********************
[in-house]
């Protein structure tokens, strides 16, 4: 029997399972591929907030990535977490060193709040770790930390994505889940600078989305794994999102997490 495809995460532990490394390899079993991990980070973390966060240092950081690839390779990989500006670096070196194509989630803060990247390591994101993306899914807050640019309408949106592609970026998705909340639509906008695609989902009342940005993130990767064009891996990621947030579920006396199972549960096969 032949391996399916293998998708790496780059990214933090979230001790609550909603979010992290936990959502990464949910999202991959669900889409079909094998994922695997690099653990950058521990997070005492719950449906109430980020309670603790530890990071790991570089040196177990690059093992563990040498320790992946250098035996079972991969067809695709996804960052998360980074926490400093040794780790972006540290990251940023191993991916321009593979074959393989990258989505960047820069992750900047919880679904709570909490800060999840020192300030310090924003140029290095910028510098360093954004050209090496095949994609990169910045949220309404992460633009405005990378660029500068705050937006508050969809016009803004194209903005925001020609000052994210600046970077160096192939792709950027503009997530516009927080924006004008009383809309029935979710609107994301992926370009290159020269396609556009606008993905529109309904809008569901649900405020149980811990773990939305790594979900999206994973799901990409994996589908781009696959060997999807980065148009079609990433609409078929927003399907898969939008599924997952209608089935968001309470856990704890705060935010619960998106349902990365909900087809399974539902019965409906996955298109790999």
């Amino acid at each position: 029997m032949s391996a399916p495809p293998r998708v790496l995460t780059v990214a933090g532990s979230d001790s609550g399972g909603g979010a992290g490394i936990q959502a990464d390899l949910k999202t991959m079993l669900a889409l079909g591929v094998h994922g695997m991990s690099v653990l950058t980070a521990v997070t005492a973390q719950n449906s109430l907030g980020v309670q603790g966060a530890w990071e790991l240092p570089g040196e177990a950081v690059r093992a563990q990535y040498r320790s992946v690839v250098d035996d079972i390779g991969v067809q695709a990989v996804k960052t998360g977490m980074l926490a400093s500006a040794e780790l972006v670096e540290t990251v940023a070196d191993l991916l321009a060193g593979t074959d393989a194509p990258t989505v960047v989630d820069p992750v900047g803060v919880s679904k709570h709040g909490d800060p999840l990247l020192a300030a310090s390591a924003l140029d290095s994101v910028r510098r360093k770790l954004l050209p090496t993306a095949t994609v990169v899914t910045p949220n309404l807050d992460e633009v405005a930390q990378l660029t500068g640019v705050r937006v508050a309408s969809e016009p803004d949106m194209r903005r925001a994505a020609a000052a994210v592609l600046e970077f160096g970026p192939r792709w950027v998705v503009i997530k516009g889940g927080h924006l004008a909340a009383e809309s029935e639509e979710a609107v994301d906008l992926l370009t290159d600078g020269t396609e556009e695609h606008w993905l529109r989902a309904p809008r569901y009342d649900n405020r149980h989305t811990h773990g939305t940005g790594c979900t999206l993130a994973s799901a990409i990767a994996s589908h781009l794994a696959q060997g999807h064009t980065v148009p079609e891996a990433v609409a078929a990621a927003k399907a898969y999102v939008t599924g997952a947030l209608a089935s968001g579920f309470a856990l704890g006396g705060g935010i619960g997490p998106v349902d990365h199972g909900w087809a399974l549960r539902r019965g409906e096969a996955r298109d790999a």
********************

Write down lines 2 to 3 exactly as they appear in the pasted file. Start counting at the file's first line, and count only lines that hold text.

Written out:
């Protein structure tokens, strides 16, 4: 029997399972591929907030990535977490060193709040770790930390994505889940600078989305794994999102997490 495809995460532990490394390899079993991990980070973390966060240092950081690839390779990989500006670096070196194509989630803060990247390591994101993306899914807050640019309408949106592609970026998705909340639509906008695609989902009342940005993130990767064009891996990621947030579920006396199972549960096969 032949391996399916293998998708790496780059990214933090979230001790609550909603979010992290936990959502990464949910999202991959669900889409079909094998994922695997690099653990950058521990997070005492719950449906109430980020309670603790530890990071790991570089040196177990690059093992563990040498320790992946250098035996079972991969067809695709996804960052998360980074926490400093040794780790972006540290990251940023191993991916321009593979074959393989990258989505960047820069992750900047919880679904709570909490800060999840020192300030310090924003140029290095910028510098360093954004050209090496095949994609990169910045949220309404992460633009405005990378660029500068705050937006508050969809016009803004194209903005925001020609000052994210600046970077160096192939792709950027503009997530516009927080924006004008009383809309029935979710609107994301992926370009290159020269396609556009606008993905529109309904809008569901649900405020149980811990773990939305790594979900999206994973799901990409994996589908781009696959060997999807980065148009079609990433609409078929927003399907898969939008599924997952209608089935968001309470856990704890705060935010619960998106349902990365909900087809399974539902019965409906996955298109790999």
């Amino acid at each position: 029997m032949s391996a399916p495809p293998r998708v790496l995460t780059v990214a933090g532990s979230d001790s609550g399972g909603g979010a992290g490394i936990q959502a990464d390899l949910k999202t991959m079993l669900a889409l079909g591929v094998h994922g695997m991990s690099v653990l950058t980070a521990v997070t005492a973390q719950n449906s109430l907030g980020v309670q603790g966060a530890w990071e790991l240092p570089g040196e177990a950081v690059r093992a563990q990535y040498r320790s992946v690839v250098d035996d079972i390779g991969v067809q695709a990989v996804k960052t998360g977490m980074l926490a400093s500006a040794e780790l972006v670096e540290t990251v940023a070196d191993l991916l321009a060193g593979t074959d393989a194509p990258t989505v960047v989630d820069p992750v900047g803060v919880s679904k709570h709040g909490d800060p999840l990247l020192a300030a310090s390591a924003l140029d290095s994101v910028r510098r360093k770790l954004l050209p090496t993306a095949t994609v990169v899914t910045p949220n309404l807050d992460e633009v405005a930390q990378l660029t500068g640019v705050r937006v508050a309408s969809e016009p803004d949106m194209r903005r925001a994505a020609a000052a994210v592609l600046e970077f160096g970026p192939r792709w950027v998705v503009i997530k516009g889940g927080h924006l004008a909340a009383e809309s029935e639509e979710a609107v994301d906008l992926l370009t290159d600078g020269t396609e556009e695609h606008w993905l529109r989902a309904p809008r569901y009342d649900n405020r149980h989305t811990h773990g939305t940005g790594c979900t999206l993130a994973s799901a990409i990767a994996s589908h781009l794994a696959q060997g999807h064009t980065v148009p079609e891996a990433v609409a078929a990621a927003k399907a898969y999102v939008t599924g997952a947030l209608a089935s968001g579920f309470a856990l704890g006396g705060g935010i619960g997490p998106v349902d990365h199972g909900w087809a399974l549960r539902r019965g409906e096969a996955r298109d790999a």